Mexico. Riviera Maya, Chichen Itza, Valladolid and Tulum.
Mexico was on my travel destinations list for many years, main reason being the Chichen Itza complex. As soon as plane tickets landed in my inbox, I started planning my new adventure. I chose to stay at a lovely resort in Riviera Maya - it seemed a perfect location as it is in a quiet area, between two busy holiday towns of Cancun and Tulum with excursions available to all directions. I was mostly interested in the middle of the Yucatan peninsula, with it’s natural wonders and rich Mayan history. I flew in via London to Cancun, booked my hotel transfer in advance, to avoid any delay in starting my vacation. The next morning, I booked all my excursions immediately - Chichen Itza, Valladolid, Tulum and lastly - a water park in nature with one of the longest underground rivers in the world.
Leaving resort early in the morning and arriving to destination at mid-day. Armed with water, sun-protection, ready to explore local heritage. Mouth of the well of the Itzaes - it’s how Maya describe this place. It’s referring to a sacred water well in the area, which was an entrance to underworld, as per Mayan ancestors. As soon as I enter the area and see the temple of Kukulkan - it takes my breath away - it is truly an architectural and astronomical delight. It is known nowadays as one of the 7 Wonders of the Modern World. The Kukulkan temple, or El Castillo, is a step pyramid, at the very centre of the Chichen Itza complex. The temple got it’s name from an ancient Mayan feathered snake God - Kukulkan and was built around 800-900 AD.
What is especially fascinating about the building, is that during Spring and Autumn equinox, corners of the temple cast a shadow, which looks like a snake, representing a serpent deity. The pyramid also contains references to the world-famous Mayan calendar. Other buildings in the complex are - Casa Colorada, a royal residence; La Iglesia - the church, one of the oldest buildings; Temple of Skulls, literally carved with skulls - sacrifice victims, who lost a Mayan ball game and lost their lives; Ball court, with rings carved on its walls; El Caracol - observatory for astronomical events and the Temple of Warriors - a step pyramid with carved columns nearby which depict warriors. By taking a short walk in the area, you will see a sinkhole - sacred Maya water well - cenote.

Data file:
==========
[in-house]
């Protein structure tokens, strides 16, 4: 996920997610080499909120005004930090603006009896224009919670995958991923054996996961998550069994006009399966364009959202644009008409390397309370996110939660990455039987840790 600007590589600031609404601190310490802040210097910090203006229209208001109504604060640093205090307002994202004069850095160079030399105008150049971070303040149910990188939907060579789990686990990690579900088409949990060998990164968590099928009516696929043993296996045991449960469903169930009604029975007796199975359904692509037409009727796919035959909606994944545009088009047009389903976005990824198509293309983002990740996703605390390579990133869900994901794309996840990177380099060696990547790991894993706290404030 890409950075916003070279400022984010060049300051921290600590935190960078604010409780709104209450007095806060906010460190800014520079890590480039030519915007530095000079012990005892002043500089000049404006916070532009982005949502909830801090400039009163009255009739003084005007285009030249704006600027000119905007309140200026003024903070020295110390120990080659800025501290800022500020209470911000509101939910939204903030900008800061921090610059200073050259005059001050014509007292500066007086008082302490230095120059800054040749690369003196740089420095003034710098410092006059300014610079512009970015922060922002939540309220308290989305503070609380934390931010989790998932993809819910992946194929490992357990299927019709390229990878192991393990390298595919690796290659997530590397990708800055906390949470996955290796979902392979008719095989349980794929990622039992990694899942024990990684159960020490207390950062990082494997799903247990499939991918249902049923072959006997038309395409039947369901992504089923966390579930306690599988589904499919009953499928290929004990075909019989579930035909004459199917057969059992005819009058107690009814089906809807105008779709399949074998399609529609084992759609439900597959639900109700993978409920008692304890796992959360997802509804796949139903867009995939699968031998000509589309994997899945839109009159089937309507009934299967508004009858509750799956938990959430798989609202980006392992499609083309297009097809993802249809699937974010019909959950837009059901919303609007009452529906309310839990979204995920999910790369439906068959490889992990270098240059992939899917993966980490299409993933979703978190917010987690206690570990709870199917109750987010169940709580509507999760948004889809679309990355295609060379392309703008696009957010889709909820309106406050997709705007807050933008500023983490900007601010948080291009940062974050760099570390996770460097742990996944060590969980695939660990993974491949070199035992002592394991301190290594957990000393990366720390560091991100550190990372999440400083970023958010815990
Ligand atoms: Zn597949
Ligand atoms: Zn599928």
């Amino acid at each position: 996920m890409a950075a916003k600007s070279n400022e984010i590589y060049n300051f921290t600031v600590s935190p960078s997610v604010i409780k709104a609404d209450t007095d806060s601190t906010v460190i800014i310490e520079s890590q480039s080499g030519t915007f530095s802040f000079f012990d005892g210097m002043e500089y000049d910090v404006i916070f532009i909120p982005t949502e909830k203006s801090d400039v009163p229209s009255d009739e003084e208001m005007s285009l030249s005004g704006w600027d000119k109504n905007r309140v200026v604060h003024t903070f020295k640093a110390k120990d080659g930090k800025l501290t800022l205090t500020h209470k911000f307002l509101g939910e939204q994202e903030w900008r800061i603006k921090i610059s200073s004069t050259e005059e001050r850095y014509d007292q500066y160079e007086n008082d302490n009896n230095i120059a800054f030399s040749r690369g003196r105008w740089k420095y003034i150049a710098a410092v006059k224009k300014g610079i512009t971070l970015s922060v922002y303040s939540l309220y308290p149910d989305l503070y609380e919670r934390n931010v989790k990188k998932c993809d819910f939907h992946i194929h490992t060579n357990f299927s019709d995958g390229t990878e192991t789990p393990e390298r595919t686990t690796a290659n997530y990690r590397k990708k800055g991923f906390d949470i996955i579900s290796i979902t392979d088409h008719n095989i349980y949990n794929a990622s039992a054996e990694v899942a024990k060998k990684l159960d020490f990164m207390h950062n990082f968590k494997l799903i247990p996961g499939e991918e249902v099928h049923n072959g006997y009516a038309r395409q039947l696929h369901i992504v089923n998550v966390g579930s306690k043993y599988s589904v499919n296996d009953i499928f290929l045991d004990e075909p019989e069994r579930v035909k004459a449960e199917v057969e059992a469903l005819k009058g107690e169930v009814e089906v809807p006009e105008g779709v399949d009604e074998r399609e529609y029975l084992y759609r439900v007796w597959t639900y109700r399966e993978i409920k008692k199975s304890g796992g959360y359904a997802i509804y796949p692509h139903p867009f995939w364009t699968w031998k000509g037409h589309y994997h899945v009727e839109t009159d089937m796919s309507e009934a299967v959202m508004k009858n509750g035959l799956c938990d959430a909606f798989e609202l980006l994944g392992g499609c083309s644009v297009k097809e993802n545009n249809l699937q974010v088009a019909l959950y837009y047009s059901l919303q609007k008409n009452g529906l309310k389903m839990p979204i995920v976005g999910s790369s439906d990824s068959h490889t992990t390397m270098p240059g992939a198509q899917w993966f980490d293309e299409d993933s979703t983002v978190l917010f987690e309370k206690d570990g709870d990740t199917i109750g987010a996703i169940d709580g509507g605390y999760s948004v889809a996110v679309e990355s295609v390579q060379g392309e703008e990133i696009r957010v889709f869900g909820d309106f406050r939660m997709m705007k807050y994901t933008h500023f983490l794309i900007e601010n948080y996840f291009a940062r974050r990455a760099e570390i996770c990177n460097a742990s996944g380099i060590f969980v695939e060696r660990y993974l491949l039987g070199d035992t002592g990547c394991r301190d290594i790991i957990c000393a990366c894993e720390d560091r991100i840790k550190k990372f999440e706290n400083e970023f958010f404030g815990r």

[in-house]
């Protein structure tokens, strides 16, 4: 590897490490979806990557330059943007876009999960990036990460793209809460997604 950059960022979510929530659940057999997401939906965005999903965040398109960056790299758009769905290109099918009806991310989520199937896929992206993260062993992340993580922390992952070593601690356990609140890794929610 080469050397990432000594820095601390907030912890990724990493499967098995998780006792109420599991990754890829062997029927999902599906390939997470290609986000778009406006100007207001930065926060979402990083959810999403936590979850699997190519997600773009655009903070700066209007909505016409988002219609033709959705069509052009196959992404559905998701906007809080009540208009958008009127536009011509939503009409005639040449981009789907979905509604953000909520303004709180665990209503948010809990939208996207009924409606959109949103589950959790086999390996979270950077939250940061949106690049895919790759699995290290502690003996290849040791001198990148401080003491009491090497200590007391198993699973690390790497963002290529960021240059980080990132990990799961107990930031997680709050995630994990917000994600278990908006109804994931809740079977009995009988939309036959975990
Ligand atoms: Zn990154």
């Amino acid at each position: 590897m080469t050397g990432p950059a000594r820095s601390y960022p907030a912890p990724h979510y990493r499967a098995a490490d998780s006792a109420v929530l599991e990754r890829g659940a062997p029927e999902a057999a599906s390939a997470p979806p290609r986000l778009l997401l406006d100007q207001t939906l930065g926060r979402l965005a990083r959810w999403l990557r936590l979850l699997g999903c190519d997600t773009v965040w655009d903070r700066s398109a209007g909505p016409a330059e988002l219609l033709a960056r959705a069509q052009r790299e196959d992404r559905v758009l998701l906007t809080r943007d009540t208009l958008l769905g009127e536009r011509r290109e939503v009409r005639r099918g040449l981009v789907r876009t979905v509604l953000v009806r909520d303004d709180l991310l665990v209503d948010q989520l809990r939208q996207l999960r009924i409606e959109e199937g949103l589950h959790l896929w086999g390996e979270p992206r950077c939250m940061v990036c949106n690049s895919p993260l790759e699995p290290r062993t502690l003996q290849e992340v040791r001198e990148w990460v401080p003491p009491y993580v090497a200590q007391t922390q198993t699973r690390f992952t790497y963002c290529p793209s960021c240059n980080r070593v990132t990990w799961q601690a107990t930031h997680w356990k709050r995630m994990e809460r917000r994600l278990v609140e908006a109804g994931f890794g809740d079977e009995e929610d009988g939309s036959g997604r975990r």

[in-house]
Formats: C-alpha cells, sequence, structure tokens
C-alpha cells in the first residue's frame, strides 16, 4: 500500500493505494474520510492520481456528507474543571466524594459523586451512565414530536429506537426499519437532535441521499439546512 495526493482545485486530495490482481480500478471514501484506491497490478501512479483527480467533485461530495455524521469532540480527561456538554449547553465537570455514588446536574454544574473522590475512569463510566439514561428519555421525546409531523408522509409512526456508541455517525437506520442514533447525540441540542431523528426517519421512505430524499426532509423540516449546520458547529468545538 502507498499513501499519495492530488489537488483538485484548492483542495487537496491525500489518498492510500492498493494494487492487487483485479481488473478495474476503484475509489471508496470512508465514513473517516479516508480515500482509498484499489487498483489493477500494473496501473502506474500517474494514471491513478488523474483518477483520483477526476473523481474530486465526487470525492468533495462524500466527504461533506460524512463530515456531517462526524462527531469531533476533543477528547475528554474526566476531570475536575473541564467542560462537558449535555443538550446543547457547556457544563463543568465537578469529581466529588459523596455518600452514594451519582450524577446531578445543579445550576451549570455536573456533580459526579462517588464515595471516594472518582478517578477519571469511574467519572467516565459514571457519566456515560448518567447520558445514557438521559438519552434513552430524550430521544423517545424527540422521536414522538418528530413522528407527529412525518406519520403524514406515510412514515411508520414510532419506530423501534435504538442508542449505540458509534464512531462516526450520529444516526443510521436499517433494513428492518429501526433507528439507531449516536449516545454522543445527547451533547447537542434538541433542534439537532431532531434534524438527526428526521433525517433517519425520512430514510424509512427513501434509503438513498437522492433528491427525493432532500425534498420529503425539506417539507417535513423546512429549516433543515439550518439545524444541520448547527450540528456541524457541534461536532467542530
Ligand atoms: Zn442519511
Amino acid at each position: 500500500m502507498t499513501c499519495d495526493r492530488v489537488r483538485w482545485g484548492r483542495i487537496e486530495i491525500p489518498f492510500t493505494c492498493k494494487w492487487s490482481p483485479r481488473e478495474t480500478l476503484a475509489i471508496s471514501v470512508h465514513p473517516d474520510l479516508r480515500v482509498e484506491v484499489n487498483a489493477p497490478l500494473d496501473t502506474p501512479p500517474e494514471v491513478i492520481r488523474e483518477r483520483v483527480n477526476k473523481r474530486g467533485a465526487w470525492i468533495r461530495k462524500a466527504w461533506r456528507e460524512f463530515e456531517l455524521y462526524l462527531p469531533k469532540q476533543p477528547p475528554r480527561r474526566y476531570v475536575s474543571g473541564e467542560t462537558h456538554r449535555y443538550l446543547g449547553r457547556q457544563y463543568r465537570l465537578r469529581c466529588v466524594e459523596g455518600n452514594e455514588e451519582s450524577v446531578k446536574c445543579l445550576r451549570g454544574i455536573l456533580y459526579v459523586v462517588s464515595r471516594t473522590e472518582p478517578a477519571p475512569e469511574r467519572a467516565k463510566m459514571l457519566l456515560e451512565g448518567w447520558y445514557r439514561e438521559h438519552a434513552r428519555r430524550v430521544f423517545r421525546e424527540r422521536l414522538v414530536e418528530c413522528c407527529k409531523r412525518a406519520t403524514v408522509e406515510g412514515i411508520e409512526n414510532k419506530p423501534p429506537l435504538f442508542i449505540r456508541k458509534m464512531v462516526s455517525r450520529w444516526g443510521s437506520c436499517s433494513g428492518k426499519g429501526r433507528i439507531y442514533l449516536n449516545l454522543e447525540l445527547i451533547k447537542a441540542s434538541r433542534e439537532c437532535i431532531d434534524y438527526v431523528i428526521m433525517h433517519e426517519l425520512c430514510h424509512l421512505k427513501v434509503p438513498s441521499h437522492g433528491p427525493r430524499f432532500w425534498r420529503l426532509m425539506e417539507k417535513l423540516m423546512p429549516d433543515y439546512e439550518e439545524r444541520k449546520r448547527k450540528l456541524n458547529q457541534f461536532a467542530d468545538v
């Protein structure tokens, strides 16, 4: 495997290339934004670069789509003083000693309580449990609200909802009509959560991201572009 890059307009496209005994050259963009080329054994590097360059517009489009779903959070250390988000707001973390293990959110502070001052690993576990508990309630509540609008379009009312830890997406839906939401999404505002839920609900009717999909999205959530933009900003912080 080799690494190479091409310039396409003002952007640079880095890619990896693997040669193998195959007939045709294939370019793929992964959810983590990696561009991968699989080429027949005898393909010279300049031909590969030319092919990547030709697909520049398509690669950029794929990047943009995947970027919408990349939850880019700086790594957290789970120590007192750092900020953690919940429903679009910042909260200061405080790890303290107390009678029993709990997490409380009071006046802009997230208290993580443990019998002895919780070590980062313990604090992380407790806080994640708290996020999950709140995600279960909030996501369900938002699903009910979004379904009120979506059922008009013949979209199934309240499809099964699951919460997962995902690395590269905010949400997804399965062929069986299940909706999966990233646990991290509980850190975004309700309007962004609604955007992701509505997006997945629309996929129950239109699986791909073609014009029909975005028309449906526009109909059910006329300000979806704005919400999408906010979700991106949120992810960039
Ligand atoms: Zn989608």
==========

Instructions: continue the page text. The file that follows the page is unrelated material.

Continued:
In the middle of the Yucatan Peninsula
Next stop - going deeper into a jungle. Hidden in the middle of Yucatan, rests a cozy and authentic Mayan town - Valladolid. Buildings are truly charming with bright colours and decorations; delicious local food and the cathedral of San Servisio is simply stunning. There are quite a lot of Mayan ruins, beautiful towns and cenotes in the peninsula. Majority of the tourists visit Chichen Itza only, but there is so much more to discover. I cannot wait to return and explore the region further - meet locals, attend mayan ceremonies and enjoy swimming in natural swimming pools - cenotes.
From an exotic jungle, back to coastal area. Tulum, translated from Mayan language, means “fortified wall”. Due to it’s strategic location, it used to be a very important religious and commerce centre. The city is surrounded with walls and has plenty of historic temples to explore. Today it is a buzzing tourist destination, well known for beautiful beaches and turquoise sea.
My Mexican adventure ended at a natural water park Xel-Ha. I highly recommend it for travellers with children; it will be a sweet treat for all family after a trek in a jungle. You can enjoy zip-lines, rope swings with panoramic views, jump off cliffs, swim with dolphins, encounter a stingray, go on an underwater trek or diving, snorkelling, get some adrenaline on a speed boat. To sum up, a wonderful holiday and plenty of activities for all family members or group of friends.